Sikhala re-joins Tsvangirai "to strengthen opposition

Former MDC- 99 leader, Job Sikhala, says he decided to rejoin MDC-T so as to strengthen the opposition against Zanu (PF), as Morgan Tsvangirai welcomed him back to the fold.

Former MDC- 99 leader, Job Sikhala
Former MDC- 99 leader, Job Sikhala

Sikhala, together with another MDC founding member, Joubert Mudzumwe, today held a press conference at Harvest House, the MDC-T headquarters in Harare, where Morgan Tsvangirai, National Organising Secretary, Nelson Chamisa and others loyal to the party boss were present.

Sikhala told The Zimbabwean that he decided to join Tsvangirai after realising the need to put up a united front against President Robert Mugabe and Zanu (PF).

Said Sikhala: "MDC- 99 realised that we should end this political bickering and put up a united front against Mugabe, come 2018 (when the next elections will be held)".

He said because the majority of Zimbabweans placed their hope in the opposition to "take them to the promised land", it was important for opposition party leaders to prioritise unity among themselves.

Sikhala said he had forgiven the MDC- T for its past political blunders, which caused a split in 2005.

That year, Tsvangirai imposed his own position on the majority of top members of the united MDC over the re-introduction of the Senate, leading to a breakaway movement led by Welshman Ncube who was then the Secretary General.

He said: "One of the most prominent characteristic of great statesmen is the ability to forgive. The late great South African icon, Nelson Mandela, was able to forgive although so many atrocities had been committed against his kith and kin."

Sikhala later broke away from the Ncube faction, then led by Arthur Mutambara, accusing the leadership of intolerance.

"We are unstoppable and we are taking the MDC back to the 1999 era and we are saying 2018, here we come as a united front," he said.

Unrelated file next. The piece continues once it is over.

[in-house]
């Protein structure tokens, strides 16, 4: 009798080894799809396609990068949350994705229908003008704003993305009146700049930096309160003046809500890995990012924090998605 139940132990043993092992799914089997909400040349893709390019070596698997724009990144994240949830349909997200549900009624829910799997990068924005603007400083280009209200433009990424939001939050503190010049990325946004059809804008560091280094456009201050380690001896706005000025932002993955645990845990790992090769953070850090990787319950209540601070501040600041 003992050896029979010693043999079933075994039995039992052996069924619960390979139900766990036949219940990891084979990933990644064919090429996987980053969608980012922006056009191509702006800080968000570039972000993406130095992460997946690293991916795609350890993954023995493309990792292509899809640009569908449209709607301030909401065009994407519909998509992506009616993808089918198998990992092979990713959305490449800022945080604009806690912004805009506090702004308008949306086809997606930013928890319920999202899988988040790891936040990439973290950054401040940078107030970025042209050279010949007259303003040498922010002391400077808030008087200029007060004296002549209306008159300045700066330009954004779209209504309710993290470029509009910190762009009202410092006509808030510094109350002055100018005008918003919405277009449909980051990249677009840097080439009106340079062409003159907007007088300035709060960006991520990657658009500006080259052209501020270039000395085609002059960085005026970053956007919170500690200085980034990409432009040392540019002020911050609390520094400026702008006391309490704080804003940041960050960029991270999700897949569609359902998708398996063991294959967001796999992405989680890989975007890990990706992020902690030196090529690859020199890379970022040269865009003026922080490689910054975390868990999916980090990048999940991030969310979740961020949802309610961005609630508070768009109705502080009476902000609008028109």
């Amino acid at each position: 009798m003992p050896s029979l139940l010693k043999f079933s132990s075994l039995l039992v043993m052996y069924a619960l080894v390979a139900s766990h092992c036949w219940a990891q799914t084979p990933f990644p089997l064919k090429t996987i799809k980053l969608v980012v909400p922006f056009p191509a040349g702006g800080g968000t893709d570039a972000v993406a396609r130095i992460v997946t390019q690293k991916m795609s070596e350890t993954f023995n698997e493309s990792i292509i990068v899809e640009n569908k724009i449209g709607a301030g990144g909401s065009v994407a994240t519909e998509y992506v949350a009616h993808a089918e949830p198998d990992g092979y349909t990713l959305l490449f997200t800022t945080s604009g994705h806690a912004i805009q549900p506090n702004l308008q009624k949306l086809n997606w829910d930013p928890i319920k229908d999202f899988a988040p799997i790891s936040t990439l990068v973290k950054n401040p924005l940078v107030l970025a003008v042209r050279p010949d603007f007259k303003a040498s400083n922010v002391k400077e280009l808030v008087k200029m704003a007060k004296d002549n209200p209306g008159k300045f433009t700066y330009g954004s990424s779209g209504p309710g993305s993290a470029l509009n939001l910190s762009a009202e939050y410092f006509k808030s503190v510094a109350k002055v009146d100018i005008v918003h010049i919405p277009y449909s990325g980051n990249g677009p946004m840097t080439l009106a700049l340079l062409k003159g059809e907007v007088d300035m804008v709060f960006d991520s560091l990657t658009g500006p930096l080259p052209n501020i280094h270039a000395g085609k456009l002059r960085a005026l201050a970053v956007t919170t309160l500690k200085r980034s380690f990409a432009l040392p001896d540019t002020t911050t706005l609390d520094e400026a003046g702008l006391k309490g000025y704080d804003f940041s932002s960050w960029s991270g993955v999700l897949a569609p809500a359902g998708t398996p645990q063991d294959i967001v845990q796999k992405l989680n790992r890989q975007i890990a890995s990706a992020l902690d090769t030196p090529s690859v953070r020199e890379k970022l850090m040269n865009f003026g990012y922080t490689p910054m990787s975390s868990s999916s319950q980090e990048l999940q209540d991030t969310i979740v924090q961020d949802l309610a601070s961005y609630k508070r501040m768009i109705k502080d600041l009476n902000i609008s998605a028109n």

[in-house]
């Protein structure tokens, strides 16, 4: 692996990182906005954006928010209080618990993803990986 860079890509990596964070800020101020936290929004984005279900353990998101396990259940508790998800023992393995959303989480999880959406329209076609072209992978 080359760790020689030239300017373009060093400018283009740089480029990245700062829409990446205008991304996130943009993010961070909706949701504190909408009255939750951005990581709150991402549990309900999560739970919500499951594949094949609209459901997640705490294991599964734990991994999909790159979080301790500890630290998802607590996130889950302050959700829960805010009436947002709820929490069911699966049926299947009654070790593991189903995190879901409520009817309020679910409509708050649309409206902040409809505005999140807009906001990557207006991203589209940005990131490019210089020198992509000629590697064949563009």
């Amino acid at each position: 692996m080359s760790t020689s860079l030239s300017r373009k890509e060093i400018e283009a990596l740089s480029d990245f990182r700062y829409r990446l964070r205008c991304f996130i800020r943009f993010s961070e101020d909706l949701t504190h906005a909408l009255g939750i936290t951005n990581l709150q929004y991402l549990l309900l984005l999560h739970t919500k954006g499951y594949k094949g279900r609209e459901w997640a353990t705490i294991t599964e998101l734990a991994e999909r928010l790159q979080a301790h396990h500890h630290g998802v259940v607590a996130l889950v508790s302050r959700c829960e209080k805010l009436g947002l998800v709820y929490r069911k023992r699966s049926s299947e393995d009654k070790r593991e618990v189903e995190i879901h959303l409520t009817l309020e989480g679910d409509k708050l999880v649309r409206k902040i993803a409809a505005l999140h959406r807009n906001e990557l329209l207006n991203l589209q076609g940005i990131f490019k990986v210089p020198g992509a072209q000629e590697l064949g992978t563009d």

He said MDC- 99 realised the need to bury their political differences and work towards achieving change.

Commenting on which position he was aspiring to take, Sikhala said he had no plans for that as yet because "positions are everywhere and the focus is not there as yet but on making sure that the party is reinvigorated to emerge a strong front come 2018".

He claimed he never joined the National Constitutional Assembly (NCA) that transformed into a political party last year, saying his union with the Lovemore Madhuku led formation was a mere alliance.

In November 2013, Sikhala announced that his party had been disbanded and merged with Madhuku's NCA to form "one large political party."

Welcoming Sikhala and Mudzumwe back, Tsvangirai said opposition leaders should put up a unified front to ensure that the opposition remained 'bigger, better and more formidable'.

"Through this homecoming by our colleagues in the struggle, we confound sceptics and put to shame the perception of MDC as a party in turmoil and a movement in disintegration," said Tsvangirai.

"Some have mistaken the robust debate in this party as a sign of disintegration, but I want to assure you that we continue working towards achieving unity so that we become a credible alternative."

Of late his party has been rocked by infighting that has seen the current Secretary General, Tendai Biti, publicly condemn his faction for suspending the Deputy Treasurer, Elton Mangoma who has called for leadership change.

"Our struggle is not about personalities but a broad front united in the objective of achieving democratic change in our lifetime. This is a demonstration of our sincerity to unity and to the big tent approach in our struggle for democracy," he said.

"The nation needs a united front to refine the struggle and to demand true national leadership that can begin to address the multi-layered crisis facing this nation."

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